Joy Division – Love Will Tear Us Apart


Attack of the Killer Track! is a series that explores tracks from artists from a variety of genres. Some of the tracks were singles, some of them were obscure b-sides or long forgotten album tracks. One thing is certain – all of them are killer tracks.

Listening to Joy Division the other day, it dawned on me that I haven’t written about their signature tune, Love Will Tear Us Apart. I briefly mentioned it in my overview of their 2nd record, Closer (since it was cut from the same sessions), but haven’t given it the proper breakdown. For me, it is a bit obvious – anyone who has interacted with me will eventually know that I hold Joy Division as the standard by which all other bands are measured. Love Will Tear Us Apart lyrically deals with the issues presenting themselves between singer Ian Curtis and his wife Deborah. Written in late 1979, it was cut two times – January 1980 and March 1980, both versions making appearances on the original 7″ release (a 3rd version was remixed / released on 1995’s compilation Permanent). The version cut in March 1980 is the single version, the January 1980 version was the b-side – the instrumentation is the same, with Ian Curtis singing each cut slightly differently. Musically, it hits all the high points that Joy Division are known for – Peter Hook’s bass is prominent, Stephen Morris lays down the perfect beat and Bernard Sumner gives us melodic guitar lines (though Ian Curtis played guitar on this song when it was played live). The song was released as a single in June of 1980 and hit #13 in the UK, #42 in the US, and #1 in New Zealand (where my brother lives, smart country). It was the band’s 1st hit, and unfortunately Ian Curtis wasn’t around to revel in its success – he committed suicide in May of 1980. Much like the song itself, the song’s success was bittersweet. I’ve listened to Joy Division since I was 15 and they sound as fresh now – 22 years later – as they did the day I 1st heard them.

The Names – Nightshift


Attack of the Killer Track! is a series that explores tracks from artists from a variety of genres. Some of the tracks were singles, some of them were obscure b-sides or long forgotten album tracks. One thing is certain – all of them are killer tracks.

I’ve long been on record as Joy Division fanatic (and one of the few people in the world probably who loves Movement by New Order better than anything else they released). One of the reasons for this is the stellar musicianship in tandem with the ghostly echoes of Martin Hannett’s production work.  Like a geek I’ve collected everything Martin Hannett produced (it has only taken just shy of 20 years). My favorite band that he worked with besides Joy Division / New Order is The Names. The Names put out a few singles and a full length in the late 70’s / early 80’s – all gloomy post punk centered around bassist and songwriter Michel Smordynia. The bands 1982 single Nightshift (their 2nd overall) is a personal favorite as it bounces along on an eerie synth refrain and deadpan vocals. Is it the band or is it the producer? Always a valid question when Martin Hannett is involved and the answer is – yes. All parties involved in the creation of this track did a masterful job. Think of a band with a heavy Joy Division influence with less emotive vocals, and you are on the right track. The track itself peaked at #35 on the UK Indie Charts. The video matches the song perfectly and everything comes into focus as you sing along to these words:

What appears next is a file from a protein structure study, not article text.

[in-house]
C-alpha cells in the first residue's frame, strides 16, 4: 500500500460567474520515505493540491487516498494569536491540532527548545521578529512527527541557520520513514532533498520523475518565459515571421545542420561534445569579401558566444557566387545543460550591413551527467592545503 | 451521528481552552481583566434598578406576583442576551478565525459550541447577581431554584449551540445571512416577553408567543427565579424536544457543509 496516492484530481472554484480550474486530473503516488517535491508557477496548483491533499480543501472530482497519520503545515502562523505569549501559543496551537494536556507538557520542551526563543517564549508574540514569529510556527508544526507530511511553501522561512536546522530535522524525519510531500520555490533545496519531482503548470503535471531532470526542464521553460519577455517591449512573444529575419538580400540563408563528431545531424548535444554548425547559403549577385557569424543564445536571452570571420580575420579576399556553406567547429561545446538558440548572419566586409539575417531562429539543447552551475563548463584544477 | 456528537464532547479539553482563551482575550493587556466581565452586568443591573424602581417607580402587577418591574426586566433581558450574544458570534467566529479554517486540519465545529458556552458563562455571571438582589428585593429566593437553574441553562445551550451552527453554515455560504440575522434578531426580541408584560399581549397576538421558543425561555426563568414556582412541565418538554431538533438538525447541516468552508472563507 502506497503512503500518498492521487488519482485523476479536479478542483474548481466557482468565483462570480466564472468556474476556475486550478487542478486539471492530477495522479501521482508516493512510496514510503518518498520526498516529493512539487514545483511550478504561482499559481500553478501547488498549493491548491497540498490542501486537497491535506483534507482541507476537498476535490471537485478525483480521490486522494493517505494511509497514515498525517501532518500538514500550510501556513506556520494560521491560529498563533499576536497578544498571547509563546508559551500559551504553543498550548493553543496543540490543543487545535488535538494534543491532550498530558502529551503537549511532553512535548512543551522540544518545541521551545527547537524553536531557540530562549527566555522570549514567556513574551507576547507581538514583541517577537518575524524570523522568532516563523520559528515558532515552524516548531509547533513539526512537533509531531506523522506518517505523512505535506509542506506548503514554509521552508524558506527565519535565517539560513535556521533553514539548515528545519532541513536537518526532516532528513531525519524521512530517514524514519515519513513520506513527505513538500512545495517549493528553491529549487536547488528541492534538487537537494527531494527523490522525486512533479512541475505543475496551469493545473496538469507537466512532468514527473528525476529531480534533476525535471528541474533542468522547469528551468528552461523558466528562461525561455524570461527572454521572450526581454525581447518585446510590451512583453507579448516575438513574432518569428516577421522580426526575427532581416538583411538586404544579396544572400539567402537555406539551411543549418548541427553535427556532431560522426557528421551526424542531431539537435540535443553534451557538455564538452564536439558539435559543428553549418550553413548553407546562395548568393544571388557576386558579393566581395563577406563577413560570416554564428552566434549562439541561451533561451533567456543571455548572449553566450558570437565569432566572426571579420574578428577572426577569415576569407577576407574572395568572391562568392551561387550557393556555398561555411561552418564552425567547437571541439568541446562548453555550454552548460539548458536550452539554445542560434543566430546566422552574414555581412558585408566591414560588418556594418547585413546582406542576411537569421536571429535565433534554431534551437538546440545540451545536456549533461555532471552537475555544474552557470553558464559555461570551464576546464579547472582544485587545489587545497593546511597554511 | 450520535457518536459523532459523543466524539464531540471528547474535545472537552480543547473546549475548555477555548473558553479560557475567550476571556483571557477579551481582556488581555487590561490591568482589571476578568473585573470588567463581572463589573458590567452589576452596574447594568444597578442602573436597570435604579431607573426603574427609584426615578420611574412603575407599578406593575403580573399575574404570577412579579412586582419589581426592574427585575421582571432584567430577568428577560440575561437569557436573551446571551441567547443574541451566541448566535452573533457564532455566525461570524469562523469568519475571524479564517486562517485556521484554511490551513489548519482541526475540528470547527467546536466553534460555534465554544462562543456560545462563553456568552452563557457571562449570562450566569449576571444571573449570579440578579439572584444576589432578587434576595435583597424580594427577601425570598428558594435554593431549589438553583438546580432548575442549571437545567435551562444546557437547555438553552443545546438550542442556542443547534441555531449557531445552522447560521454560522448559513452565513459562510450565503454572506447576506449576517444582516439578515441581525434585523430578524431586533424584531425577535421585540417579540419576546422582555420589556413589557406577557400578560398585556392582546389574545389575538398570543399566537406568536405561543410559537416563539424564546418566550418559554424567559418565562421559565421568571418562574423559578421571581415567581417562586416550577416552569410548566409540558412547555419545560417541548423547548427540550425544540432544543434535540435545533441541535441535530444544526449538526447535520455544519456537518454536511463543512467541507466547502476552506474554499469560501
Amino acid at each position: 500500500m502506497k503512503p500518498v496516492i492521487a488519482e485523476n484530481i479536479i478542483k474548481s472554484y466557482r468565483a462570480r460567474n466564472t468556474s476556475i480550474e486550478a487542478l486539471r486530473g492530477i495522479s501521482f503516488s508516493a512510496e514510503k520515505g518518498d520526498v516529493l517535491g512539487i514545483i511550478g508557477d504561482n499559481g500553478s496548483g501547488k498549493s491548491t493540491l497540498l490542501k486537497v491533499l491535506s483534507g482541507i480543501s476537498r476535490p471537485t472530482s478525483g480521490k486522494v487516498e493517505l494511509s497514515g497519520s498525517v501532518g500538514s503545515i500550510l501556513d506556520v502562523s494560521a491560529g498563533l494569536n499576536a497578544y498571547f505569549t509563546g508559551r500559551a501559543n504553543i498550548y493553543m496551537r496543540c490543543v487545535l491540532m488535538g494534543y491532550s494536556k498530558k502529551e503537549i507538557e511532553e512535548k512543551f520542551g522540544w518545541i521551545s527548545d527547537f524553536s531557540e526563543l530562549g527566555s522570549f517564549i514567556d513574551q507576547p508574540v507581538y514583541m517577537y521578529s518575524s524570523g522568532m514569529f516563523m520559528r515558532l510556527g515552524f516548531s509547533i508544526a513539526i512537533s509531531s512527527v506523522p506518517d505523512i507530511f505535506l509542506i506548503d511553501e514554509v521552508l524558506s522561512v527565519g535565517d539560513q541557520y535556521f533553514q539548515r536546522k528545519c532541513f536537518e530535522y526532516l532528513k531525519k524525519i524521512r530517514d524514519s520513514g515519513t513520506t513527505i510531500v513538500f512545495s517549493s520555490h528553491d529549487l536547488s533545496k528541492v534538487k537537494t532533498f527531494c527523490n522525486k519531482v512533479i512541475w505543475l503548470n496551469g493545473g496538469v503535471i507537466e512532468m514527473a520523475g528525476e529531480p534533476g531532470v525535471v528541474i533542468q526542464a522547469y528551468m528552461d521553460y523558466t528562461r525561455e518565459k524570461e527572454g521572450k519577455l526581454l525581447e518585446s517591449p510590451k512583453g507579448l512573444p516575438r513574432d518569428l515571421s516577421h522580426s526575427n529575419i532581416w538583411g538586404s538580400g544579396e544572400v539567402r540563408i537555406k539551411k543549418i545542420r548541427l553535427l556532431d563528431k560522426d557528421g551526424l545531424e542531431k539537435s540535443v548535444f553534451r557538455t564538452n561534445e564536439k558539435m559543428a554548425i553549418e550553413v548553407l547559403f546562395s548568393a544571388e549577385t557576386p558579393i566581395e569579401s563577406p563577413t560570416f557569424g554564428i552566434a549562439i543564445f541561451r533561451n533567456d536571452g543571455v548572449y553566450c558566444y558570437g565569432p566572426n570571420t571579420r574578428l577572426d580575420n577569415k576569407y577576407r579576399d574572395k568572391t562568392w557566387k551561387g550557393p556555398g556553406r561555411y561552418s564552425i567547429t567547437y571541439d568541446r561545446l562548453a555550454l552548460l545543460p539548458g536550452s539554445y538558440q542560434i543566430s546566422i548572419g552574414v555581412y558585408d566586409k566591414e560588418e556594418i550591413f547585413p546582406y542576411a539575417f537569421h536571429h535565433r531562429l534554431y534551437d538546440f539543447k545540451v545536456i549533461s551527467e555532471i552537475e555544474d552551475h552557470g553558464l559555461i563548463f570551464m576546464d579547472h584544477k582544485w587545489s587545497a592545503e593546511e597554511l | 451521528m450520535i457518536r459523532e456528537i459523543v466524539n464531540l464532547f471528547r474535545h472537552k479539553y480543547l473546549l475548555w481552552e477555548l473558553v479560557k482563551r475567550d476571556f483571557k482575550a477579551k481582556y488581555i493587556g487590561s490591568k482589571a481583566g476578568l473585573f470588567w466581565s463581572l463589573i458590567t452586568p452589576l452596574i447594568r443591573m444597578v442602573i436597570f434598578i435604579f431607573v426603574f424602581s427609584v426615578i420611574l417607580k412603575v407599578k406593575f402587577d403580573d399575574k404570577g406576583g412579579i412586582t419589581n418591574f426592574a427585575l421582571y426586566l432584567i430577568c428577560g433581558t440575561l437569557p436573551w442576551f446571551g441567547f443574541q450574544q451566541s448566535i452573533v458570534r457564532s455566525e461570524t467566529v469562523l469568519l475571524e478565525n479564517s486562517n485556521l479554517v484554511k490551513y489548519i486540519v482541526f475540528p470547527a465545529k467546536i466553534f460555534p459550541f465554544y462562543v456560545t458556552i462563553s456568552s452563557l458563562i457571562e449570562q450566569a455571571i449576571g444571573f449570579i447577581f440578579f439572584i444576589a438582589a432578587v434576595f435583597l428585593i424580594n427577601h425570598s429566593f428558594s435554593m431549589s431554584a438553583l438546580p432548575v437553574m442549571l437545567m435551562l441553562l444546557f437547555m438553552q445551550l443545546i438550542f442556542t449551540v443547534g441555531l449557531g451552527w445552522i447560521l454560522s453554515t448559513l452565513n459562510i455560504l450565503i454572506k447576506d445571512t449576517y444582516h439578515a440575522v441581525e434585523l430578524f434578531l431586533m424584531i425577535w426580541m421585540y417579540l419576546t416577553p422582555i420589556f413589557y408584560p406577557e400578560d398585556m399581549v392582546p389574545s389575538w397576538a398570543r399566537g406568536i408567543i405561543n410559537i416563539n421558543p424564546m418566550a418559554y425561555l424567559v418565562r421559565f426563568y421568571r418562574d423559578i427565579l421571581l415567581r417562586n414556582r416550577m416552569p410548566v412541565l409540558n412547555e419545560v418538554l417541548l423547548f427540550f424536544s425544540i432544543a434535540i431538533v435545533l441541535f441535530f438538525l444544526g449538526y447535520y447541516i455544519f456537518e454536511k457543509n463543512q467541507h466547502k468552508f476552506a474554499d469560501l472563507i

Working a frightful nightshift
We’re just working a frightful nightshift

Everybody knows
That it’s just the way things go
Can’t eliminate desire
That explains the sad expression

New Order – Lost Sirens

lost sirens

Families can be curious things, can’t they? One minute family members are fighting, swearing never to deal with each other again – the next, they are vowing to always be there for each other. I tend to think of New Order in those terms – off and on fighting throughout the years, extended breaks, and even break ups. Somehow, someway – they’ve always come back together to make music that was mostly inspiring. It is no secret that their previous incarnation as Joy Division (minus Gillian Gilbert / plus Ian Curtis) is one of those bands that I discovered early in my teen years and has inspired me to try and forge my own path in life. I tend to frustrate people when they ask what I think of New Order, because my stock answer has always been “I like the bits that sound like Joy Division”. Not entirely true, mind you – but fun to say. So here we are in 2013 with a “new” New Order record, 8 years after the last. The question on the tip of my tongue was “Well, is it worth it? Why bother?” The answer is a resounding yes – this is a classic New Order album (just stop with the mini-album subtitles)

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Joy Division – Closer

Part 13 of a series that will run every Friday throughout 2012 as I discuss records that have affected me throughout the years – Flashback Fridays

When I was 15 (20 years ago) life was a bit confusing. Of course – life is like that for most 15 year olds. To show what a rebel I was, I’d do silly things like completely shave the sides of my head bald and die my remaining hair bleached blonde (an unfortunate fashion choice). As can be the case with teenagers – fashion can be tied into musical choices. Though I still had a healthy love of hip-hop, I was veering more and more towards punk, post-punk and music that can sometimes be considered goth (though I tend to hate that designation and most of the bands that I listen to aren’t fond of it).

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